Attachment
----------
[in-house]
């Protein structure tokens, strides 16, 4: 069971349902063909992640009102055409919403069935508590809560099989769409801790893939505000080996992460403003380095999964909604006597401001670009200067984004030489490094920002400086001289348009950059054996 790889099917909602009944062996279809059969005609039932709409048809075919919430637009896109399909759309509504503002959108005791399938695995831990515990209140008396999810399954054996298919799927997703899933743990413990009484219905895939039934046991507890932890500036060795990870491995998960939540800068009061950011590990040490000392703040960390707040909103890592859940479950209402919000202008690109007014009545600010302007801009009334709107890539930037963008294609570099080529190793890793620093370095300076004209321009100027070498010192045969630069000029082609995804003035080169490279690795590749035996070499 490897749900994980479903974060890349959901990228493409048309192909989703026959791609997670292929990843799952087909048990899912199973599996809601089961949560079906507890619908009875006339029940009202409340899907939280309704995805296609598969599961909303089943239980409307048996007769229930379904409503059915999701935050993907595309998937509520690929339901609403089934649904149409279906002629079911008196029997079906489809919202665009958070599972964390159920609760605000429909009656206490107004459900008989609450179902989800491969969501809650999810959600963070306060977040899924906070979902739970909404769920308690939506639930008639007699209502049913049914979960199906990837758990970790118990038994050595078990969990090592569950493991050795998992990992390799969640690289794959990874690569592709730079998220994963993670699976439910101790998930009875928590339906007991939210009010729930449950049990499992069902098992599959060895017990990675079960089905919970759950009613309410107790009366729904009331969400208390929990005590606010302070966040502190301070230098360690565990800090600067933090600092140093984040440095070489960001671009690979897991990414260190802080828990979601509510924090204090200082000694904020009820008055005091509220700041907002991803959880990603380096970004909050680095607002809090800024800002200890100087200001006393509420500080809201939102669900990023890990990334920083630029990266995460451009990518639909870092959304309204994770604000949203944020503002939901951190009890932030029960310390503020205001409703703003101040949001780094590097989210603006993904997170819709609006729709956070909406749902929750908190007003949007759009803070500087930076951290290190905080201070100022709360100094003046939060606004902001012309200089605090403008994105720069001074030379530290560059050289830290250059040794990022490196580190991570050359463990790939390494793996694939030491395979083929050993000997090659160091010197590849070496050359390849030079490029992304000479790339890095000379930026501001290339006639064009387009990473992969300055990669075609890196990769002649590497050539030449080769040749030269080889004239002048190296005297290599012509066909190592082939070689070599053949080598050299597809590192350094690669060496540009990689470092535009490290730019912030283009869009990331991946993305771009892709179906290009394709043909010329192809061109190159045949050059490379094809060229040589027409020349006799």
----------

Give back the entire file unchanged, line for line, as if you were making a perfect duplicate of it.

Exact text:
[in-house]
């Protein structure tokens, strides 16, 4: 069971349902063909992640009102055409919403069935508590809560099989769409801790893939505000080996992460403003380095999964909604006597401001670009200067984004030489490094920002400086001289348009950059054996 790889099917909602009944062996279809059969005609039932709409048809075919919430637009896109399909759309509504503002959108005791399938695995831990515990209140008396999810399954054996298919799927997703899933743990413990009484219905895939039934046991507890932890500036060795990870491995998960939540800068009061950011590990040490000392703040960390707040909103890592859940479950209402919000202008690109007014009545600010302007801009009334709107890539930037963008294609570099080529190793890793620093370095300076004209321009100027070498010192045969630069000029082609995804003035080169490279690795590749035996070499 490897749900994980479903974060890349959901990228493409048309192909989703026959791609997670292929990843799952087909048990899912199973599996809601089961949560079906507890619908009875006339029940009202409340899907939280309704995805296609598969599961909303089943239980409307048996007769229930379904409503059915999701935050993907595309998937509520690929339901609403089934649904149409279906002629079911008196029997079906489809919202665009958070599972964390159920609760605000429909009656206490107004459900008989609450179902989800491969969501809650999810959600963070306060977040899924906070979902739970909404769920308690939506639930008639007699209502049913049914979960199906990837758990970790118990038994050595078990969990090592569950493991050795998992990992390799969640690289794959990874690569592709730079998220994963993670699976439910101790998930009875928590339906007991939210009010729930449950049990499992069902098992599959060895017990990675079960089905919970759950009613309410107790009366729904009331969400208390929990005590606010302070966040502190301070230098360690565990800090600067933090600092140093984040440095070489960001671009690979897991990414260190802080828990979601509510924090204090200082000694904020009820008055005091509220700041907002991803959880990603380096970004909050680095607002809090800024800002200890100087200001006393509420500080809201939102669900990023890990990334920083630029990266995460451009990518639909870092959304309204994770604000949203944020503002939901951190009890932030029960310390503020205001409703703003101040949001780094590097989210603006993904997170819709609006729709956070909406749902929750908190007003949007759009803070500087930076951290290190905080201070100022709360100094003046939060606004902001012309200089605090403008994105720069001074030379530290560059050289830290250059040794990022490196580190991570050359463990790939390494793996694939030491395979083929050993000997090659160091010197590849070496050359390849030079490029992304000479790339890095000379930026501001290339006639064009387009990473992969300055990669075609890196990769002649590497050539030449080769040749030269080889004239002048190296005297290599012509066909190592082939070689070599053949080598050299597809590192350094690669060496540009990689470092535009490290730019912030283009869009990331991946993305771009892709179906290009394709043909010329192809061109190159045949050059490379094809060229040589027409020349006799």